The Quantum Pontiff

Yesterday the New York Times, ran an article Absaroka, a proposed state between Wyoming, Montana, and South Dakota which never was. Which reminded me of the state that I grew up in, the great state of Jefferson. What, you’ve never head of the great State of Jefferson?


The state of Jefferson was proposed in October of 1941 as a new state along the Oregon/California border, encompassing Curry, Josephine, Jackson, Klamath, Del Norte, Siskiyou, and Modoc counties. In short, the residents of this area where not to happy with the neglect they felt they were receiving from their respective state legislatures. Particularly the fact that their roads were pretty damn horrible and this was seen to be hindering copper mining in the area. In November of 1941, the State of Jefferson gain nationwide attention when a group of young men started stopping people on route 99 south of the town of Yreka, brandishing hunting riffles rifles and handing out a copies of a Proclamation of Independence:

You are now entering Jefferson, the 49th State of the Union.

Jefferson is now in patriotic rebellion against the States of California and Oregon.

This State has seceded from California and Oregon this Thursday, November 27, 1941.

Patriotic Jeffersonians intend to secede each Thursday until further notice.

Of course, if you look at the date on this declaration, you can pretty quickly figure out why the proposal for the State of Jefferson was soon lost to much more important matters.
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Today the State of Jefferson still exists, if not legally, at least as a state of mind. Four hours north of Sacramento, and four hours south of Portland, the area is an isolated gem. Don’t tell anyone I told you, but it is a truly beautiful land, with fourteen thousand foot Mt. Shasta, Redwood forests, Crater Lake, Lava tubes, one of the largest cave complexes in the U.S., and numerous incredible valleys, rivers, and lakes. The region also boasts one of the best public radio networks around, Jefferson Public Radio, along with a world class Shakespeare theatre. Oh, and it has two ski areas, one on the flanks of Mt. Shasta, and the other on Mt. Ashland, the later being owned by the city of Ashland and notably for its short mogul filled runs. Some photos here.

So now you know why, if you talk to me on a Thursday, you might find that I’m in a bit of a rebellious state. Long live the great state of Jefferson!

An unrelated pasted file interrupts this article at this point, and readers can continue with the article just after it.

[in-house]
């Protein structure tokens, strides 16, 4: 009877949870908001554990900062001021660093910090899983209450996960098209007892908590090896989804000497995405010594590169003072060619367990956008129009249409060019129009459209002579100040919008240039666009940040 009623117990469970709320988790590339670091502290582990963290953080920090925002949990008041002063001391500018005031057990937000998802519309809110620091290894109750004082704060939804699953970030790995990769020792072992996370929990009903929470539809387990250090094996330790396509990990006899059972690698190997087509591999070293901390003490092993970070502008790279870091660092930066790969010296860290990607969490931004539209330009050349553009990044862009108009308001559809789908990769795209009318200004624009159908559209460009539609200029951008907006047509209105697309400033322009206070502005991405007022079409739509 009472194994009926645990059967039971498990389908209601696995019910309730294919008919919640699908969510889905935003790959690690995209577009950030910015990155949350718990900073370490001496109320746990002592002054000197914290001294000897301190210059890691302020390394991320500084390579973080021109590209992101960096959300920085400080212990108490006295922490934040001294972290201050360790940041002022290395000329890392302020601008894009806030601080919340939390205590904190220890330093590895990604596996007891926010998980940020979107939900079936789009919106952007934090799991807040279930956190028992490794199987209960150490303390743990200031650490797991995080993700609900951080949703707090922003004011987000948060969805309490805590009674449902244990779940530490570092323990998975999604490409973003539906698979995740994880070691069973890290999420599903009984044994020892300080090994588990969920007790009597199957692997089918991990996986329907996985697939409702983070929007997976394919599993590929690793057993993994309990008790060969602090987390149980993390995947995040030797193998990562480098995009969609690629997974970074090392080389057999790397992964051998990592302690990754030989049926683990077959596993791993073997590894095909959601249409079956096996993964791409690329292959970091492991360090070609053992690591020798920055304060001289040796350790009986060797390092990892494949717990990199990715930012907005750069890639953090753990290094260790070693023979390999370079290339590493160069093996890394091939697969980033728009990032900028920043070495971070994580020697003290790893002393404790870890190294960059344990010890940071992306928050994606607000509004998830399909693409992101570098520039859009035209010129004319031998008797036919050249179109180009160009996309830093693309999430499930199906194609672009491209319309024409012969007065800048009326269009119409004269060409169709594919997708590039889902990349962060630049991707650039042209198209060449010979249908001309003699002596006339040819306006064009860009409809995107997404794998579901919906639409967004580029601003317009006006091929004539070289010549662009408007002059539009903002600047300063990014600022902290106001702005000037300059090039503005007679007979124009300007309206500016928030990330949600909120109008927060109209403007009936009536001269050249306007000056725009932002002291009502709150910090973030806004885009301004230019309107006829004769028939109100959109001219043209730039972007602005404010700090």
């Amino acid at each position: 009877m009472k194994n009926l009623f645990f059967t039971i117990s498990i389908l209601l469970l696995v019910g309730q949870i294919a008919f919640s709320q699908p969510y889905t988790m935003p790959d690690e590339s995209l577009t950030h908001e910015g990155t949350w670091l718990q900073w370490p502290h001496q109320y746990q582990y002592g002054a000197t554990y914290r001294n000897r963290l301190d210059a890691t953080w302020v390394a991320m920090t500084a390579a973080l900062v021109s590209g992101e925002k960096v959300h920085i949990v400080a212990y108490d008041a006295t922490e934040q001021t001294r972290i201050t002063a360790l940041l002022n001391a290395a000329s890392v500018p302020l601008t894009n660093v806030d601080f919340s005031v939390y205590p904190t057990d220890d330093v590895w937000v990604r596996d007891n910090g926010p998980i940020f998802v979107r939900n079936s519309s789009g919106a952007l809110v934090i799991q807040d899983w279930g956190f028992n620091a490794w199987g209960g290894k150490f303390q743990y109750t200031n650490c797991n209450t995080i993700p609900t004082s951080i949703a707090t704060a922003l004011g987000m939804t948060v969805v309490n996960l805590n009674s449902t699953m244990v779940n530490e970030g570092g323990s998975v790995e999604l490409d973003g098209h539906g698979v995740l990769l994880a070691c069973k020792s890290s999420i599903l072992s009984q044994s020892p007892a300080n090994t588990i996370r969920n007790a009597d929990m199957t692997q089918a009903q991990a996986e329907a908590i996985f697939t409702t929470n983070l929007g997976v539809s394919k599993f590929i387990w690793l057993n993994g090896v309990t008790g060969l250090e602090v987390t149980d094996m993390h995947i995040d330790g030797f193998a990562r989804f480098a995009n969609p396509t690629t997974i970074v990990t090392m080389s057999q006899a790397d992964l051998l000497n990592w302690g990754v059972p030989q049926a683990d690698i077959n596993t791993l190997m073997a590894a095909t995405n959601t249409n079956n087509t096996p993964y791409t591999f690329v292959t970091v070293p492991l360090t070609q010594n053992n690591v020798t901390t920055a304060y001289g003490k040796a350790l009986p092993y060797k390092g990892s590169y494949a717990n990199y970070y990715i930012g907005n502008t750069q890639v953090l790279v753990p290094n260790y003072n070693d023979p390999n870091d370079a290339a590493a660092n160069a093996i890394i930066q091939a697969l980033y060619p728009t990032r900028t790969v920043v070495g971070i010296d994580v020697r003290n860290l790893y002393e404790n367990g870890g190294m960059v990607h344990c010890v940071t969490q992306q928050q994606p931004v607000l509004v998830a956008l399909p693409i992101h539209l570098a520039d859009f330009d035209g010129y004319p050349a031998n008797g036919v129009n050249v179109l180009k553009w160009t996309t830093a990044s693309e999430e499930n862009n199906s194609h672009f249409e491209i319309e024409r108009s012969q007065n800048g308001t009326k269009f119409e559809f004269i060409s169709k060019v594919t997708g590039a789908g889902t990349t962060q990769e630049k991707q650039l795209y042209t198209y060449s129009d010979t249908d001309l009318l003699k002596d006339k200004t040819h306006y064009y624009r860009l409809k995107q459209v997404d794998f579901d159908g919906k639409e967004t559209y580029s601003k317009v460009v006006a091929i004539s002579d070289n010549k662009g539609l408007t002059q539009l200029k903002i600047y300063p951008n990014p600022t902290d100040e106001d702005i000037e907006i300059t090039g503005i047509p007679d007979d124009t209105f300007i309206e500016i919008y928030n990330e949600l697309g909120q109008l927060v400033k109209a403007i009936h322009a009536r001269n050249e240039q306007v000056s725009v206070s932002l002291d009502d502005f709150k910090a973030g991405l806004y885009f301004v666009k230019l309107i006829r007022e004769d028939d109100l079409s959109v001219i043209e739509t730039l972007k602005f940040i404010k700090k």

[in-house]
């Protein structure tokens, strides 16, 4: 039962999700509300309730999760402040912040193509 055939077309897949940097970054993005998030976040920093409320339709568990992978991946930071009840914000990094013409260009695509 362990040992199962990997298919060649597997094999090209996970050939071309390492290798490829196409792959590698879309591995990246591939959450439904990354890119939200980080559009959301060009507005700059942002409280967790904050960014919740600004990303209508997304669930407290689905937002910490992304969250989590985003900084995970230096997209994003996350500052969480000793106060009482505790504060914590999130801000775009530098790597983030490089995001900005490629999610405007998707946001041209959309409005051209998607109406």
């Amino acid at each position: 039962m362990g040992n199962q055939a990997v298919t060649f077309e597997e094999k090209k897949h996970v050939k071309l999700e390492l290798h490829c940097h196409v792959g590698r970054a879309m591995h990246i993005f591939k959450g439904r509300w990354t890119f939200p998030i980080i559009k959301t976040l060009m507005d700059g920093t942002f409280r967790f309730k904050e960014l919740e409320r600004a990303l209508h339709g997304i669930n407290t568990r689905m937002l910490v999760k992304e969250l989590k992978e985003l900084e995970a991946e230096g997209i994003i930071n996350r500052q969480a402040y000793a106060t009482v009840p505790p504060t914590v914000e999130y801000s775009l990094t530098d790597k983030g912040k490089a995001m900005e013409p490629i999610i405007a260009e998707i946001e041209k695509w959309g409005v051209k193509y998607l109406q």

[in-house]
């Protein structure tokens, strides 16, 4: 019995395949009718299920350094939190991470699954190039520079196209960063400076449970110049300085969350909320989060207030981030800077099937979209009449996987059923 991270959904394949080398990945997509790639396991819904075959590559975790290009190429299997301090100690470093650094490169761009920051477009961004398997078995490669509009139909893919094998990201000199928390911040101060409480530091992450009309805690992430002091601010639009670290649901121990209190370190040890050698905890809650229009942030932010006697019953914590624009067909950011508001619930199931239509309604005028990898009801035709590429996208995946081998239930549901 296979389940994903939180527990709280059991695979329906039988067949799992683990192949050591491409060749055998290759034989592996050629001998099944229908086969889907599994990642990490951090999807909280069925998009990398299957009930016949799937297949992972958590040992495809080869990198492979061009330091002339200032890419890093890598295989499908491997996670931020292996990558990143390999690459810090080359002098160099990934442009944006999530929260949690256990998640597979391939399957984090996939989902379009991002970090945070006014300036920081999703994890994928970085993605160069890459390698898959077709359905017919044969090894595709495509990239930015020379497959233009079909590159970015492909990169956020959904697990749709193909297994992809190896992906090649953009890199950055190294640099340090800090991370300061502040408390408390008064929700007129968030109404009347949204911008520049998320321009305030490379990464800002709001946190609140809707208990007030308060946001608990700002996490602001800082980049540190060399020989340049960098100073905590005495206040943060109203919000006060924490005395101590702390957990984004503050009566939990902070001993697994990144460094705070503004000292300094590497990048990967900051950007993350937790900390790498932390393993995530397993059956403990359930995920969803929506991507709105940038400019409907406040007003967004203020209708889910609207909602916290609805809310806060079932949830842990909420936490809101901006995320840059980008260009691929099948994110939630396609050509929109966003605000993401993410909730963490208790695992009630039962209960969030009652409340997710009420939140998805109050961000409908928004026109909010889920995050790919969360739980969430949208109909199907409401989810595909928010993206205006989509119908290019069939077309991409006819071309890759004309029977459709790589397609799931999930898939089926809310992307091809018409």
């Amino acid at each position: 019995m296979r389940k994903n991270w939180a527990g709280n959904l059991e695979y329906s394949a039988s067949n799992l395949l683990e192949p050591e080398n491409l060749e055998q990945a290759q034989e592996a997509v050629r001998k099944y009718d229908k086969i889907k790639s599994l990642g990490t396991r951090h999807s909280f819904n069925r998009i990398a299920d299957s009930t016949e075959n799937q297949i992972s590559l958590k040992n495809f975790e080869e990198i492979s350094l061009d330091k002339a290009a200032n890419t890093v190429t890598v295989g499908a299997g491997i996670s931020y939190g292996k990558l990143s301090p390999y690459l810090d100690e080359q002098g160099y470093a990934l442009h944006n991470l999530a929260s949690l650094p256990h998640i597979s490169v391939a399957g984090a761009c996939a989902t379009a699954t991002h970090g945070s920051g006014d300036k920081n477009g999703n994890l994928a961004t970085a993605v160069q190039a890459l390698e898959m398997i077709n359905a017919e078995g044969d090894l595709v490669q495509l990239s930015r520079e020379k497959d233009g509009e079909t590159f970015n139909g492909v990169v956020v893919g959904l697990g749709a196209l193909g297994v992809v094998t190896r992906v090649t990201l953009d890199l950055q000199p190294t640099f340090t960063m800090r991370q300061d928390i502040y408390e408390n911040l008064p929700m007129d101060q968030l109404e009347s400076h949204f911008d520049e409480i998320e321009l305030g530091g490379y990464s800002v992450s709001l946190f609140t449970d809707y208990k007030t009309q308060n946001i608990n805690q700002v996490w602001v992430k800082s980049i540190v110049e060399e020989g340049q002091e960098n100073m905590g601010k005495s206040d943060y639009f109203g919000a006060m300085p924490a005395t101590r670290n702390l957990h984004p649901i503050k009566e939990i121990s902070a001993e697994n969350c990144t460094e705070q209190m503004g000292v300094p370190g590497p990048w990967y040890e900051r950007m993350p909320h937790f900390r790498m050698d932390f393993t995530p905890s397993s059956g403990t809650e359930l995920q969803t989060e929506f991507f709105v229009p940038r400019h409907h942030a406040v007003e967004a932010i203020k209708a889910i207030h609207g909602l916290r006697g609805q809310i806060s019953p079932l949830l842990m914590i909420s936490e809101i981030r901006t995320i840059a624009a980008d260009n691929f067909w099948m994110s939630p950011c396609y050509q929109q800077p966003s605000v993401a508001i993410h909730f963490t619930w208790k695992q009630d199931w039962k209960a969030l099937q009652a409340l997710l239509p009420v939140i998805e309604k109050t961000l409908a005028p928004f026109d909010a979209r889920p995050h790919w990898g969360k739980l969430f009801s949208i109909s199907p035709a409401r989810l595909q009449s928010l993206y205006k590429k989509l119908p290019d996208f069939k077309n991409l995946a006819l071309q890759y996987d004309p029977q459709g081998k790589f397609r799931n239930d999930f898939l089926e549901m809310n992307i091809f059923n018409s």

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Comments

  1. #1 John McKay
    July 25, 2008

    Jefferson was also the name proposed by the miners around Denver who organized the territorial government for what became Colorado.

  2. #2 Dave Bacon
    July 25, 2008

    United by dreams of $$$ in dem der hills. :)

  3. #3 Lassi Hippeläinen
    July 25, 2008

    I thought the double cross is the symbol of Tomania…

  4. #4 Dave Bacon
    July 25, 2008

    History of the double cross: http://en.wikipedia.org/wiki/Double_cross

  5. #5 Dave Bacon
    July 25, 2008

    I should note that the two crosses in the flag were meant to be Oregon and California.

  6. #6 Ian Durham
    July 27, 2008

    I seem to recall you blogged about this once before…

  7. #7 Dave Bacon
    July 28, 2008

    Closed timelike curve.

  8. #8 themadlolscientist, FCD
    July 28, 2008

    Hunting “riffles”? I thought riffles were an Endangered Species(TM).

  9. #9 Dave Bacon
    July 28, 2008

    doh, fixed.

  10. #10 themadlolscientist, FCD
    July 29, 2008

    Hey Dave, if you’re Jeffersonian, can you get me autographs from Emily Deschanel and David Boreanaz?

    On second thought, never mind the autographs. Can you just get me David Boreanaz?

  11. #11 Jonathan Vos Post
    July 29, 2008

    These are not jokes, but very serious matters in the “hearts and minds” of these Disunited States of America. They give insight into the sheer cussed contingency of History. There are many additional stories about how one town trumped another to become the State capitals.

    Of course, there’s the tree-huggy but oddly influential novel Ecotopia: The Notebooks and Reports of William Weston, by Ernest Callenbach, published in 1975. Google that for a curious tale.

  12. #12 Blake Stacey
    July 29, 2008

    Wasn’t Thomas Pynchon’s Vineland set in Jefferson?